Etty's extravagance at purchasing furnishings for the Castle from Harrods at great expense could not be ignored by Kit. For instance, when a bedspread in one of the bedrooms was ruined by a spilt bottle of ink, Etty wanted to replace the item, originally purchased in the Knightsbridge store for £650, for a similar one costing £900. Kit put his foot down and Louise found a respectable replacement locally for £30.

On another occasion, Kit and Louise discovered that his mother had squirreled away the best pieces of furniture from the hotel's bedrooms. A cornucopia of paintings, lamps, mirrors, tables, desks and much more had been removed and put aside to furnish the home Peter and Etty were going to buy upon leaving the penthouse on the top floor of the Castle, which they had occupied for many years.

Plans to sell the Castle in 1990 for offers in excess of £5m only resulted in driving a further wedge between Kit and his parents. The collapse of the property market in the midst of a recession and the hotel's miserable trading figures resulted in little interest in the business and only one serious offer of £3.5m.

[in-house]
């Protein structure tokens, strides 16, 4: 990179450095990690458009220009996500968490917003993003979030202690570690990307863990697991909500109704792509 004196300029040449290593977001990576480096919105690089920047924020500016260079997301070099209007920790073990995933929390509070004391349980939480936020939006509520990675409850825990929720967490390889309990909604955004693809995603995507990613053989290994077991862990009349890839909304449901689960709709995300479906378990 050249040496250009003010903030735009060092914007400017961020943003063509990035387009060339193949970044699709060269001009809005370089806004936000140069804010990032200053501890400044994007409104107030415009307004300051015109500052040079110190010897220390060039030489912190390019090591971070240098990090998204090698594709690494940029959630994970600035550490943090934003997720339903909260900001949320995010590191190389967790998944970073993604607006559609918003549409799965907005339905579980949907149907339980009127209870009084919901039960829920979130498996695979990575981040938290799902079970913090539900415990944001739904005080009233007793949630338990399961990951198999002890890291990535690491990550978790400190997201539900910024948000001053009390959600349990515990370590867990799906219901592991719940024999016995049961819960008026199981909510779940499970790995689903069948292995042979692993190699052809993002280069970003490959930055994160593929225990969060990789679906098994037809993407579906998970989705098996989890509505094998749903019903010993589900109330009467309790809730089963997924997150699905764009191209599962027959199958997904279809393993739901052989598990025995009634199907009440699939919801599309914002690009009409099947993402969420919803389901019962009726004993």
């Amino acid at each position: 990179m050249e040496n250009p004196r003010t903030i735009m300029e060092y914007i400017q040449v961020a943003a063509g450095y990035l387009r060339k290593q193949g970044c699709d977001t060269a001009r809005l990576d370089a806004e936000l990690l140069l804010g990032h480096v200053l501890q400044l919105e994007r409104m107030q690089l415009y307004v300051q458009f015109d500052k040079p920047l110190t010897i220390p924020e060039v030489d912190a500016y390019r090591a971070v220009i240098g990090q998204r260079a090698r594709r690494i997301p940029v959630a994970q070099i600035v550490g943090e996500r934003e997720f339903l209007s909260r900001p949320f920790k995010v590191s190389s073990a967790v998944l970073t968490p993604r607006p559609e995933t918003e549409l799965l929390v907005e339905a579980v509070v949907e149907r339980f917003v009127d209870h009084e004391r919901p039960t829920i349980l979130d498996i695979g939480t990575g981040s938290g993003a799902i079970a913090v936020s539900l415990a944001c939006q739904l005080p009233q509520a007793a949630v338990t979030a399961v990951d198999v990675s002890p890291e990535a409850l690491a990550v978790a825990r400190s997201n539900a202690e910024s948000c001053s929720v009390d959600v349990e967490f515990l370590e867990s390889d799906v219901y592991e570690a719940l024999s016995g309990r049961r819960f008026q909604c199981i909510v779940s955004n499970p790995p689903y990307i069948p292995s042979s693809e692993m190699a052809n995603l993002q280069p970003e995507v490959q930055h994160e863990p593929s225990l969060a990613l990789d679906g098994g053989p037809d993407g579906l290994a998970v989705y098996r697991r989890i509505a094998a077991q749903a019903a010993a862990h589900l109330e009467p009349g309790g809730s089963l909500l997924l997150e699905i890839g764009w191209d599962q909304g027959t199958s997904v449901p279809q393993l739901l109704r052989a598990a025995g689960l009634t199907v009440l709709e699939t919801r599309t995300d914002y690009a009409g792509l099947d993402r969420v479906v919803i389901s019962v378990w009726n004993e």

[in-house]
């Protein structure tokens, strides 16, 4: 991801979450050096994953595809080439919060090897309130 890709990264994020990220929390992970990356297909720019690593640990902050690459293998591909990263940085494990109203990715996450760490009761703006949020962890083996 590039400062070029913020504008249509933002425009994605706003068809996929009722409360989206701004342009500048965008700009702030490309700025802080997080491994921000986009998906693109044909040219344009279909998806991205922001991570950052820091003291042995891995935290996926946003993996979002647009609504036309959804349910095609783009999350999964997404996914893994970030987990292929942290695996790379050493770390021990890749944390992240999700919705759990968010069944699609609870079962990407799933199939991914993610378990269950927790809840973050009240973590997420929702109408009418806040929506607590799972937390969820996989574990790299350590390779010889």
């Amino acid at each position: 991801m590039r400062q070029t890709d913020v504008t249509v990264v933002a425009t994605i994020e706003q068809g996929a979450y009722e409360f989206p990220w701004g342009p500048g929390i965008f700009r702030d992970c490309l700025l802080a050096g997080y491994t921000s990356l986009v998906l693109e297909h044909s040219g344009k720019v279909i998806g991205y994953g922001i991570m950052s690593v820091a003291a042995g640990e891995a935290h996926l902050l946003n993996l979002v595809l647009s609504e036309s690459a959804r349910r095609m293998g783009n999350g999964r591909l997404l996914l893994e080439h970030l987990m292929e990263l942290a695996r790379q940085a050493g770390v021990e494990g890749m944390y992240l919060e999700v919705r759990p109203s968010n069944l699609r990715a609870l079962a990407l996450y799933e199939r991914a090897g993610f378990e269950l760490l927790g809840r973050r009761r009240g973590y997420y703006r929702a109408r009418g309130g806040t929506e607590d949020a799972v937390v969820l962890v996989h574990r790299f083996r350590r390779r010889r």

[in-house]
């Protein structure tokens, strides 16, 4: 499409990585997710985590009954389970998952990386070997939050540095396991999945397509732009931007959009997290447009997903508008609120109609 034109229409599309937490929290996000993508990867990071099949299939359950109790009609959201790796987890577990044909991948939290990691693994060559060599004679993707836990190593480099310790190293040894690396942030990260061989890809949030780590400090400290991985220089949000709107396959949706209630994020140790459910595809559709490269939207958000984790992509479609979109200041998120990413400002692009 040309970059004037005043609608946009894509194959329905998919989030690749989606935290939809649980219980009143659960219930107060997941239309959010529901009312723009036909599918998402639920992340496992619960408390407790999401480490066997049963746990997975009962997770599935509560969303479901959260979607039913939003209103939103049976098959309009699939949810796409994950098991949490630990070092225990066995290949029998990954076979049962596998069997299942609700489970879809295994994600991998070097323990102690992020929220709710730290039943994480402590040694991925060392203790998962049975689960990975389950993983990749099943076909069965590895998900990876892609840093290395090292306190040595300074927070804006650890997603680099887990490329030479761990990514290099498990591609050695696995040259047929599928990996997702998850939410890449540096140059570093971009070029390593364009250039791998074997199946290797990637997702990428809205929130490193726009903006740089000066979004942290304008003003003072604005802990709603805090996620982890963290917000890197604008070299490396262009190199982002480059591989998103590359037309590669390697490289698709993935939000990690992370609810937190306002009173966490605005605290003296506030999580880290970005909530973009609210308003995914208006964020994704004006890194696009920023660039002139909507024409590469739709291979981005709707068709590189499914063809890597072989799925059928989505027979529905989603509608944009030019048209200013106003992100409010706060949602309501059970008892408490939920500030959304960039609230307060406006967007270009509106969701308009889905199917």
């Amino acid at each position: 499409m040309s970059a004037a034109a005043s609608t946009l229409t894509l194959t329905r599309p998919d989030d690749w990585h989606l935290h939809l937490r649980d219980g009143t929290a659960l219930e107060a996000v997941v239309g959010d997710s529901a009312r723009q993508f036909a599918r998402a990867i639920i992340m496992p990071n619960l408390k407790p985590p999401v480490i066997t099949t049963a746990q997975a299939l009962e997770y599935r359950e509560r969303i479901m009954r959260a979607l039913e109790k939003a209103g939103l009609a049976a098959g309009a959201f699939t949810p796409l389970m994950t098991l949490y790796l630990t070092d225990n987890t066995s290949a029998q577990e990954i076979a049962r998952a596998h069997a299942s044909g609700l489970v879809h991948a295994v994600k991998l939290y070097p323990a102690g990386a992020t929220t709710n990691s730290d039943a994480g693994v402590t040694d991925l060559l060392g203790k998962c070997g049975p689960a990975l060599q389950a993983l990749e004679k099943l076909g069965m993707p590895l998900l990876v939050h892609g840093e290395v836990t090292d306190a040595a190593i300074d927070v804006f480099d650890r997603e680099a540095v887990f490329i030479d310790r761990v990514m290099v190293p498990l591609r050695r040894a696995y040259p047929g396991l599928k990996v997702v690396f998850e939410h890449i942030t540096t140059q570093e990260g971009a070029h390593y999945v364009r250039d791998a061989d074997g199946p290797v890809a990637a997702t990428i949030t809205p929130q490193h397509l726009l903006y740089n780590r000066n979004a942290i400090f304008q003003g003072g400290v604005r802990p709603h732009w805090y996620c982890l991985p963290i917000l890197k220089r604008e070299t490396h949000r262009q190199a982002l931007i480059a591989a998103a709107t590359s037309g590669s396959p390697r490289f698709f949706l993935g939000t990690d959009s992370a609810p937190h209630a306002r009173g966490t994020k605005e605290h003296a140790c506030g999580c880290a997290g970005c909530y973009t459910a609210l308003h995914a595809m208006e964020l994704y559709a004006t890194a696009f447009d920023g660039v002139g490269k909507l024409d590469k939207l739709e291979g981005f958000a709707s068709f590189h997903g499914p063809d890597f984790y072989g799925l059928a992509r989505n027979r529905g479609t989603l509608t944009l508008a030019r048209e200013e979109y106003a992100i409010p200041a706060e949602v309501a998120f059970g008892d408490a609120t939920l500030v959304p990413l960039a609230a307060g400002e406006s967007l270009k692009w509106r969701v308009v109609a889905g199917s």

Peter and Etty were prepared to sell at that price, but Kit was insulted by the offer and decided that the only way to rescue the business was to encourage his parents to step down and relaunch the hotel. However, in saving the Castle - which eventually moved back into the black as a result of a lot of hard work, innovative marketing initiatives and the building of a new management structure - the relationship with his parents was doomed.